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Clean Sunscreen: A Sun Worshipper’s Guide To Protecting Your Skin

by Lisa Mazzarella

If you’re a sun worshipper, like me, this is a must read. Clean sunscreen is just as important as clean skincare. For the second time in less than a year, a study of common sunscreen ingredients has established that the chemicals are absorbed into the bloodstream at concentrations far greater than the Food and Drug Administration’s safety threshold.

WHAT THE SCIENCE SAYS

Previous studies have indicated a possible association between some of the chemicals and health risks such as endocrine disruption and reproductive harm, but no comprehensive safety data are available. A proposed FDA rule, which was expected to be finalized last November, would have required the industry to complete additional testing of up to a dozen chemicals to make sure sunscreens are safe. However,  the proposal was shelved in March when President Trump signed the Coronavirus Aid, Relief and Economic Security Act into law.

The Cares Act overhauled how over-the-counter drugs, including sunscreens, are regulated, and it retained the 1999 sunscreen rule, which says the active ingredients currently on the market are safe and effective. This finding is not accurate and in the latest 2020 study the FDA and Environmental Working Group have identified ingfredients that may harm the endocrine system, disrupt hormones or potentially cause cancer.

Thank goodness we have a choice about what kind of sunscreen to choose! EWG, advises consumers to choose sunscreens made with zinc oxide or titanium dioxide. EWG assessed more than 700 currently available beach and sport sunscreens and found that only about a quarter of the products offer adequate protection and don’t contain concerning ingredients. The 9 most common active ingredients of those 700 were identified in EWG’s Guide to Sunscreen concluding oxybenzone was the most worrisome. Here is some information about the good the bad and the ugly when it comes to sunscreen ingredients:

Chemical

FDA 2019

Proposed Status

Skin Penetration

Hormone Disruption

Skin Allergy and Other Concerns

Oxybenzone1

Widespread use

Insufficient data to determine safety and concerns for skin absorption and hormone disruption

FDA study found blood levels 438 times above cutoff for systemic exposure; detected in nearly every American; found in mothers’ milk

Weak estrogen, moderate anti-androgen; associated with altered birth weight in human studies

Relatively high rates of skin allergy

Octinoxate
(Octyl methoxycinnamate)2

Widespread use

Insufficient data to determine safety – significant

data gaps

FDA study found blood levels 13 times above cutoff for systemic exposure; found in breast milk

Hormone-like activity; reproductive system, thyroid and behavioral alterations in animal studies

Moderate rates of skin allergy

Homosalate3

Widespread use

Insufficient data to determine safety – significant

data gaps

FDA study found blood levels 37 times above cutoff for systemic exposure; found in breast milk

Disrupts estrogen, androgen and progesterone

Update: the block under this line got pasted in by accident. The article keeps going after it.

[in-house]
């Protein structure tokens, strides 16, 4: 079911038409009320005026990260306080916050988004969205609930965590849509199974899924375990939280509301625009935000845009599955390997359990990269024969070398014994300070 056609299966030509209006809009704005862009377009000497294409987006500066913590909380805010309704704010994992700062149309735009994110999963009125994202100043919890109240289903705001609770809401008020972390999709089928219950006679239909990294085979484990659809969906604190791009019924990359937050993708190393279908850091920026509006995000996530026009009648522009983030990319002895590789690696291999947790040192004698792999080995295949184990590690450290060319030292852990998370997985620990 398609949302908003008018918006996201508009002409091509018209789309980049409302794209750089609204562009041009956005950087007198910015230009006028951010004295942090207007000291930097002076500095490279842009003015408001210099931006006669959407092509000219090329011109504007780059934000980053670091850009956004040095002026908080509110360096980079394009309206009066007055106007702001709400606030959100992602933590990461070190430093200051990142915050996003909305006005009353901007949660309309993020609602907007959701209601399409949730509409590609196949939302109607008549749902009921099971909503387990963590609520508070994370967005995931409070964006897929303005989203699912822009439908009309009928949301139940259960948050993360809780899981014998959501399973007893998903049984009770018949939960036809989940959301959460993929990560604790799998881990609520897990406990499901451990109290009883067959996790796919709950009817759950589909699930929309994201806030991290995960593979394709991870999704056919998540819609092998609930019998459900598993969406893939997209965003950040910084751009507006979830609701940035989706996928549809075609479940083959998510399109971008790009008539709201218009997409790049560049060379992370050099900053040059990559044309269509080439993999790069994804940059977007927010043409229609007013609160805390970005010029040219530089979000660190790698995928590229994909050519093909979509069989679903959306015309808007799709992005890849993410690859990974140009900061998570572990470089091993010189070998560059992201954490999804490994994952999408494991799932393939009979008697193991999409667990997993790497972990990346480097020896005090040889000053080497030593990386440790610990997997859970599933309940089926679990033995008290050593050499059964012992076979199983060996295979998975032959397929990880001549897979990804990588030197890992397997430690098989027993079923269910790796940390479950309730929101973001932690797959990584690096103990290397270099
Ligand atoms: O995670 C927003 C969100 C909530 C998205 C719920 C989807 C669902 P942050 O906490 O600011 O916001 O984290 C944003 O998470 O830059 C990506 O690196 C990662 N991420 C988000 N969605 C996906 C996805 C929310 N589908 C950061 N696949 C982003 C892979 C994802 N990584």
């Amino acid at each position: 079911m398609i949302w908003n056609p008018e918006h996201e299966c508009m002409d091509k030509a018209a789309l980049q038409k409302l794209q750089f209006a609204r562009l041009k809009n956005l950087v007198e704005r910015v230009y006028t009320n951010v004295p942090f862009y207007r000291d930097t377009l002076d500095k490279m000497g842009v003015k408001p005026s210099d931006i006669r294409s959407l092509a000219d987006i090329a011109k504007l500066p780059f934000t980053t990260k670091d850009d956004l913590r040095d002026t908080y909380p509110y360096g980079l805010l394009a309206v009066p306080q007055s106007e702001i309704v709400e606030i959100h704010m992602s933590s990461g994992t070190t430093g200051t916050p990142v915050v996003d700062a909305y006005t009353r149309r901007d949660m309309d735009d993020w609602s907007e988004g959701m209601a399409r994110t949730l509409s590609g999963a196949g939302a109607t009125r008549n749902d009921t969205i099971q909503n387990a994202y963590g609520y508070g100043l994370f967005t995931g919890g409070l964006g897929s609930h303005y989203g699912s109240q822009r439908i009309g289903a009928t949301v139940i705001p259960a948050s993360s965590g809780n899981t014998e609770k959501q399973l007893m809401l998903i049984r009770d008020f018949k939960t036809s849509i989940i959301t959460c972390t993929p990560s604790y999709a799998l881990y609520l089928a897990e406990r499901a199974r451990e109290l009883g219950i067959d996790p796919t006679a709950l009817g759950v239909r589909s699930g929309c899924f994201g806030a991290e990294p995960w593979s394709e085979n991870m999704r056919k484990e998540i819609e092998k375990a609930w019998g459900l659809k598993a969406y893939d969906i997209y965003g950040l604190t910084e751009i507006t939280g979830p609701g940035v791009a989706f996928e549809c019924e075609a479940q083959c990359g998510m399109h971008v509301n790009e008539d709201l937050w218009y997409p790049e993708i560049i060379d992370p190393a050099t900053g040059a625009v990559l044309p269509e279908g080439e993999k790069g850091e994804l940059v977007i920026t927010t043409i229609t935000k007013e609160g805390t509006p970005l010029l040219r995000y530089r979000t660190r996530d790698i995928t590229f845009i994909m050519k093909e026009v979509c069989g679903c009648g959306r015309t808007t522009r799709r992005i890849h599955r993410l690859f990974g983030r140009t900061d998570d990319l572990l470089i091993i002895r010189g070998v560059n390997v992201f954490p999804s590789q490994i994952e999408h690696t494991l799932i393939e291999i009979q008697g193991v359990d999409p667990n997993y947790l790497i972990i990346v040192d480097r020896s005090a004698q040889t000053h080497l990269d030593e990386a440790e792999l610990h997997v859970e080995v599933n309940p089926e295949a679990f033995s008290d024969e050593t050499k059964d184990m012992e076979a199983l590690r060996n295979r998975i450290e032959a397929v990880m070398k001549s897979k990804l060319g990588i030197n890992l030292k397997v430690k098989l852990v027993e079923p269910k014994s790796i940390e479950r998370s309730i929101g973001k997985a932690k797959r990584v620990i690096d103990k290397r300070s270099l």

Toxic breakdown products

Octisalate4

 

Widespread use and stabilizes avobenzone

Insufficient data to determine safety – significant

data gaps

FDA study found blood levels 10 times above cutoff for systemic exposure; skin penetration in lab studies

N/A

Rarely reported skin allergy

Octocrylene5

 

Widespread use

Insufficient data to determine safety – significant

data gaps

FDA study found blood levels 14 times above cutoff for systemic exposure; found in breast milk

N/A

Relatively high rates of skin allergy

Titanium dioxide6

 

(higher in products that are powder or spray)

 

Widespread use

Generally recognized as safe and effective

No finding of skin penetration

No evidence of hormone disruption

Inhalation concerns

Zinc oxide7

 

(higher in products that are powder or spray)

 

Widespread use and excellent UVA protection

Generally recognized as safe and effective

Less than 0.01% skin penetration of zinc in human volunteers

No evidence of hormone disruption

Inhalation concerns

Avobenzone8

 

Widespread use and the best UVA protection of non-mineral filters

Insufficient data

FDA study found blood levels 9 times above cutoff for systemic exposure

No evidence of hormone disruption

Breakdown product causes relatively high rates of skin allergy; unstable in sunshine – must be mixed with stabilizers

Mexoryl SX9

 

Uncommon use but strong UVA protection

Insufficient data

Less than 0.16% skin penetration in human volunteers

No evidence of hormone disruption

Skin allergy is rare



It’s not all bad news as we have a choice in what kind of sunscreen we use and are armed with easily accessible information to make educated decisions.

When I’m finally able to travel to my favorite tropical destination or just lounging in the sun I will bring my favorite Tizo Sheerfoam Body and Face sunscreen  it is so sheen and lightweight and I love that it works for both face and body.  It does not clog my pores and stays on even during my long (sweaty) hikes! What is your favorite sunscreen?

And as always, follow your sunscreen with a clean and hydrating facial oil, like our EWG Verified Ultimate Face Oil!